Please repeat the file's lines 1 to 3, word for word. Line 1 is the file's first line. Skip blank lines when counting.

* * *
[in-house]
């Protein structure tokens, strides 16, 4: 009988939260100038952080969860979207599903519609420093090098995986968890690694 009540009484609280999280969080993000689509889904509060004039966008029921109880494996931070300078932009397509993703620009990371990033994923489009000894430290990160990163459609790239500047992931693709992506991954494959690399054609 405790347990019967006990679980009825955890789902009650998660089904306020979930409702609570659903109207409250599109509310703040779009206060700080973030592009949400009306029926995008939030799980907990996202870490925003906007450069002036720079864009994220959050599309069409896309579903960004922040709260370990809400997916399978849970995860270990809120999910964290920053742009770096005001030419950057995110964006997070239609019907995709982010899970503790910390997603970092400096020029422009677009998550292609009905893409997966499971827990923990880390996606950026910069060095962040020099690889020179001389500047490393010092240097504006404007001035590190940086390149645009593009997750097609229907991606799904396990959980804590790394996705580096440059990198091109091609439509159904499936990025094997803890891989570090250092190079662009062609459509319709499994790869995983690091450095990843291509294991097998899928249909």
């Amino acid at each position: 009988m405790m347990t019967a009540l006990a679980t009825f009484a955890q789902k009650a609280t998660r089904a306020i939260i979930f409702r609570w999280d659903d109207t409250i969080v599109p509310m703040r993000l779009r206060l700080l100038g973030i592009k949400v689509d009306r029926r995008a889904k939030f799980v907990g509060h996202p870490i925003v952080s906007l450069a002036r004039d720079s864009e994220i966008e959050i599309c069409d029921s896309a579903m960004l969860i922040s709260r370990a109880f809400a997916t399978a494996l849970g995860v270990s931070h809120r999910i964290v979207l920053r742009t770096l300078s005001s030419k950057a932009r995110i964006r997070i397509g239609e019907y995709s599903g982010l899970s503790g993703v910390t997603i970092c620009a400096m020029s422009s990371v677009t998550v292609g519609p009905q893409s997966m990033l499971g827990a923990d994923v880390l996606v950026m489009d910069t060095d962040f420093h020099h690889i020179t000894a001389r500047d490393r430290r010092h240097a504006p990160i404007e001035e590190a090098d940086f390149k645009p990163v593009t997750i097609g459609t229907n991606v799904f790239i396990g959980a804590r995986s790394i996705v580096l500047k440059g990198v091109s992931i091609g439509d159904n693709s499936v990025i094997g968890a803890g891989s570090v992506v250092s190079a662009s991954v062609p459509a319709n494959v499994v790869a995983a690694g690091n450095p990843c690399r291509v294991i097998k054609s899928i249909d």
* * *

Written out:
[in-house]
């Protein structure tokens, strides 16, 4: 009988939260100038952080969860979207599903519609420093090098995986968890690694 009540009484609280999280969080993000689509889904509060004039966008029921109880494996931070300078932009397509993703620009990371990033994923489009000894430290990160990163459609790239500047992931693709992506991954494959690399054609 405790347990019967006990679980009825955890789902009650998660089904306020979930409702609570659903109207409250599109509310703040779009206060700080973030592009949400009306029926995008939030799980907990996202870490925003906007450069002036720079864009994220959050599309069409896309579903960004922040709260370990809400997916399978849970995860270990809120999910964290920053742009770096005001030419950057995110964006997070239609019907995709982010899970503790910390997603970092400096020029422009677009998550292609009905893409997966499971827990923990880390996606950026910069060095962040020099690889020179001389500047490393010092240097504006404007001035590190940086390149645009593009997750097609229907991606799904396990959980804590790394996705580096440059990198091109091609439509159904499936990025094997803890891989570090250092190079662009062609459509319709499994790869995983690091450095990843291509294991097998899928249909």
């Amino acid at each position: 009988m405790m347990t019967a009540l006990a679980t009825f009484a955890q789902k009650a609280t998660r089904a306020i939260i979930f409702r609570w999280d659903d109207t409250i969080v599109p509310m703040r993000l779009r206060l700080l100038g973030i592009k949400v689509d009306r029926r995008a889904k939030f799980v907990g509060h996202p870490i925003v952080s906007l450069a002036r004039d720079s864009e994220i966008e959050i599309c069409d029921s896309a579903m960004l969860i922040s709260r370990a109880f809400a997916t399978a494996l849970g995860v270990s931070h809120r999910i964290v979207l920053r742009t770096l300078s005001s030419k950057a932009r995110i964006r997070i397509g239609e019907y995709s599903g982010l899970s503790g993703v910390t997603i970092c620009a400096m020029s422009s990371v677009t998550v292609g519609p009905q893409s997966m990033l499971g827990a923990d994923v880390l996606v950026m489009d910069t060095d962040f420093h020099h690889i020179t000894a001389r500047d490393r430290r010092h240097a504006p990160i404007e001035e590190a090098d940086f390149k645009p990163v593009t997750i097609g459609t229907n991606v799904f790239i396990g959980a804590r995986s790394i996705v580096l500047k440059g990198v091109s992931i091609g439509d159904n693709s499936v990025i094997g968890a803890g891989s570090v992506v250092s190079a662009s991954v062609p459509a319709n494959v499994v790869a995983a690694g690091n450095p990843c690399r291509v294991i097998k054609s899928i249909d």